Singapore Tatler Jewels & Time
LA VIE EN ROSE
Pink stones are set to take centre stage this year. If you have a passion for the shade, Mother Nature offers plenty of options
There is a clamour for hot-pink rubellite tourmaline, the perfect gemstone for women who like to stand out. Large, good-quality rubellites with no visible natural inclusions (impurities) have a high value and are becoming rarer on the market, so snap them up while you still can. Prices for rubellite increased substantially when the stone caught the eye of gemstone investors from Asia and more than doubled for gems of more than three carats recently.
About 20 per cent of the tourmaline supply from the Cruzeiro mine in Brazil, one of the world’s main producers, is rubellite, but only a few crystals are of gem quality. Many of the country’s older mines are exhausted, so gem hunters now need to find collectors with old stock.
Rubellite crystals have a complex chemical structure and are coloured with small amounts of manganese, lithium and iron. It’s the different levels of these elements that produce the amazing tones, from soft pinks and bluish baby pinks to chocolate pinks and the striking watermelon pink and green gemstones. Indeed, watermelon, bi- and tri-colour tourmalines come in every colour imaginable. As each gem is unique, finding a matching pair for earrings is always a challenge.
A tip for tourmaline collectors: collect watermelons, and seek out the pink and lavender Paraiba-type gems. These extremely rare pink tourmalines are special because they contain traces of copper, putting them in a similar category to the electric neon-turquoise Paraiba tourmalines.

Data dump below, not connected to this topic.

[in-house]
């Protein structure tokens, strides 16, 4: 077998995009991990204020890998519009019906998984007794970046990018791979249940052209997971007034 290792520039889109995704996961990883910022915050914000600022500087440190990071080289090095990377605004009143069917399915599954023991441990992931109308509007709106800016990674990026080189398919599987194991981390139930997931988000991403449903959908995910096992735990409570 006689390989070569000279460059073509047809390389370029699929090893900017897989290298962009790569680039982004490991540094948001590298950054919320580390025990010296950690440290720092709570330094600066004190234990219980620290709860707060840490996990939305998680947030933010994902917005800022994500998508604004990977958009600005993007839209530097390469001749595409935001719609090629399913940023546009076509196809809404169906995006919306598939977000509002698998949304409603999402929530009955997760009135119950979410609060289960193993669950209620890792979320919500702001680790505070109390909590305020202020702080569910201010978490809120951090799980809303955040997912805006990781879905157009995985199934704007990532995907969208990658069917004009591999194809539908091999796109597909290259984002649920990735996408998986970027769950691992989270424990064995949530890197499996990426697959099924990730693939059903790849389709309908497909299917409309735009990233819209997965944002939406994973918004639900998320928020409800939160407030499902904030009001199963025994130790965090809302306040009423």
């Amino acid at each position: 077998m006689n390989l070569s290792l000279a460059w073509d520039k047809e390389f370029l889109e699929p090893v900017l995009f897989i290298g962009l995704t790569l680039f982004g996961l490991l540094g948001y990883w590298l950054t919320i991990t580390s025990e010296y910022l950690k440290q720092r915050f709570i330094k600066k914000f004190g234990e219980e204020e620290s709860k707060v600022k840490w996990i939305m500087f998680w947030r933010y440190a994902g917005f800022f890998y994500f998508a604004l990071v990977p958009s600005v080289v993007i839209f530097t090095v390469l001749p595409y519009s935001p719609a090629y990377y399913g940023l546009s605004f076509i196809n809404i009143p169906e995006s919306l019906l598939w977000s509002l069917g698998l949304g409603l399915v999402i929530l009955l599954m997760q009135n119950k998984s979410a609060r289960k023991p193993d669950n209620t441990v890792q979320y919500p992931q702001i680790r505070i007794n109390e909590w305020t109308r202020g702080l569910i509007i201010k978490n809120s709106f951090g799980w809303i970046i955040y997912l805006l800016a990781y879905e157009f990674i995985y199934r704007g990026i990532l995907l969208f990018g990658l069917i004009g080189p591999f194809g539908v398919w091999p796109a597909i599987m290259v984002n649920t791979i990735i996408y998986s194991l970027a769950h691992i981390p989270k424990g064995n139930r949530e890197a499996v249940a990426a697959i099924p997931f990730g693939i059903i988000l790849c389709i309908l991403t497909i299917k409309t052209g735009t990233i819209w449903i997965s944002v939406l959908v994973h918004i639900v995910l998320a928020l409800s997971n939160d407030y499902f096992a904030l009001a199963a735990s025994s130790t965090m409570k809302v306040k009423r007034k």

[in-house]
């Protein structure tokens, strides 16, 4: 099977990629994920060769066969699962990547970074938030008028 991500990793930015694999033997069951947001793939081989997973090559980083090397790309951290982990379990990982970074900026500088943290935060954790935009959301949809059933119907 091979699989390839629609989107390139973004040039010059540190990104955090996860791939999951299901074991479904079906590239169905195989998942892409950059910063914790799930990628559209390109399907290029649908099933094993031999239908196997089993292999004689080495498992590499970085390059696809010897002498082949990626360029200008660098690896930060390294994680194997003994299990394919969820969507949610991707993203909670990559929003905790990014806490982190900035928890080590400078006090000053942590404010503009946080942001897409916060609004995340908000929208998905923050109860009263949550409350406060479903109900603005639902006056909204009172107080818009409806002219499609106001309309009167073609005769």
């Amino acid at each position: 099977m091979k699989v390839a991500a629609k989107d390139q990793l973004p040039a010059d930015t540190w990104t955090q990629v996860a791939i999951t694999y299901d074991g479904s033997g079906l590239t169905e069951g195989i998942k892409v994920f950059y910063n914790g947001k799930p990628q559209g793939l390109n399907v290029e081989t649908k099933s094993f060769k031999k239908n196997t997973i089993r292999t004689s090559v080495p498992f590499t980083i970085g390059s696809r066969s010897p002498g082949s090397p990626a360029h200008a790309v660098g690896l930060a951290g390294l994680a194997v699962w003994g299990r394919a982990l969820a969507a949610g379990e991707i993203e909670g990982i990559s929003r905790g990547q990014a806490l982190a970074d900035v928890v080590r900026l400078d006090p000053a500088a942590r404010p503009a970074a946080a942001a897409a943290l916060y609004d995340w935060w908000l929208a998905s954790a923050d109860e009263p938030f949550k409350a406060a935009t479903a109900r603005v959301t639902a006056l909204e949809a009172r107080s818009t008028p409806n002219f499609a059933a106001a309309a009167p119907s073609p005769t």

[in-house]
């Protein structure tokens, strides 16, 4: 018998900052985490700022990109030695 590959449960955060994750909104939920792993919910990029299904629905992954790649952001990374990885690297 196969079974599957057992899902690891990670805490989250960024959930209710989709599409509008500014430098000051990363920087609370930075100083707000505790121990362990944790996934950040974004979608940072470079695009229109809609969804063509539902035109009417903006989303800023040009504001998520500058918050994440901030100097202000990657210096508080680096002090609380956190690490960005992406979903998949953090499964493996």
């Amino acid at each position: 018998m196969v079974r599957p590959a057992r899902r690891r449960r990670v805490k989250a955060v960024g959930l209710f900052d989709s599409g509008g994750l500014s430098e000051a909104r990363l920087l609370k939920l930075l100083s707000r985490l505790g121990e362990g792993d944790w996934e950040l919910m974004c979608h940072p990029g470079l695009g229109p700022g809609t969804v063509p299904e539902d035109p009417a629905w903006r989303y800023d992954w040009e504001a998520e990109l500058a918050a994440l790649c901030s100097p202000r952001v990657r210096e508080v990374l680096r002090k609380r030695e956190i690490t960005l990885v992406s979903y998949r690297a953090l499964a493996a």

What if your inclination is towards softer pinks? Pantone says pastel pink is the colour of the year, and this shade is definitely going to be big. Consider rose quartz, a plentiful crystal that’s said to bring serenity, compassion and wellness to the wearer. With its soft, muted tones, the larger pieces are extremely eye-catching.
Another lovely gemstone is the peachy pink morganite, discovered in 1911 and named by Tiffany & Co gemmologist George Kunz after the banker JP Morgan, who was also a gem collector. It’s the pink translucent variety of beryl, which includes aquamarines and emeralds. Colour and clarity are the most important considerations, and expect to pay prices similar to those for quality aquamarines.
Kunzite, an interesting gem find of the 20th century, is a lovely sparkly lavender gem, and can look very much like a pink diamond on the finger. For that reason, it is now finding favour with gem collectors.
Pink diamonds, too, are setting auction records, because stones weighing more than three carats are very hard to find.
It’s easy to forget that gemstones are created by nature under extreme heat and pressure, and that inclusions are the handprints and DNA of each crystal, so it’s common for most gems to have them.
With so many lovely pink gemstones to choose from, it should be a breeze to find the perfect one.